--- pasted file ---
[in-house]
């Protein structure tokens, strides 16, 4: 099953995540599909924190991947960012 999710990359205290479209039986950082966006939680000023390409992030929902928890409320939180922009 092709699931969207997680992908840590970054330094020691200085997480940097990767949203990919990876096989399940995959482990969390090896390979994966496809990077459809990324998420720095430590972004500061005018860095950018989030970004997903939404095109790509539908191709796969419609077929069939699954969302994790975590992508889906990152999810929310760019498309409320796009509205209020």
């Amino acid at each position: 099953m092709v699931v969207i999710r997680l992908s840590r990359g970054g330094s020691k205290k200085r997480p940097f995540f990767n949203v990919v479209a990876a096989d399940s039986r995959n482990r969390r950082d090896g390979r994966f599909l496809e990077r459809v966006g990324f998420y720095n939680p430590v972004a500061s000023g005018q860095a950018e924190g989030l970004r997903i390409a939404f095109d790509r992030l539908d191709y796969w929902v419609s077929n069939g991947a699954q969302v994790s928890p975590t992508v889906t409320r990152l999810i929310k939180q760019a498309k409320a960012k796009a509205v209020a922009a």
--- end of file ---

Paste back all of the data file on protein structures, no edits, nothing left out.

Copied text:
[in-house]
């Protein structure tokens, strides 16, 4: 099953995540599909924190991947960012 999710990359205290479209039986950082966006939680000023390409992030929902928890409320939180922009 092709699931969207997680992908840590970054330094020691200085997480940097990767949203990919990876096989399940995959482990969390090896390979994966496809990077459809990324998420720095430590972004500061005018860095950018989030970004997903939404095109790509539908191709796969419609077929069939699954969302994790975590992508889906990152999810929310760019498309409320796009509205209020």
């Amino acid at each position: 099953m092709v699931v969207i999710r997680l992908s840590r990359g970054g330094s020691k205290k200085r997480p940097f995540f990767n949203v990919v479209a990876a096989d399940s039986r995959n482990r969390r950082d090896g390979r994966f599909l496809e990077r459809v966006g990324f998420y720095n939680p430590v972004a500061s000023g005018q860095a950018e924190g989030l970004r997903i390409a939404f095109d790509r992030l539908d191709y796969w929902v419609s077929n069939g991947a699954q969302v994790s928890p975590t992508v889906t409320r990152l999810i929310k939180q760019a498309k409320a960012k796009a509205v209020a922009a």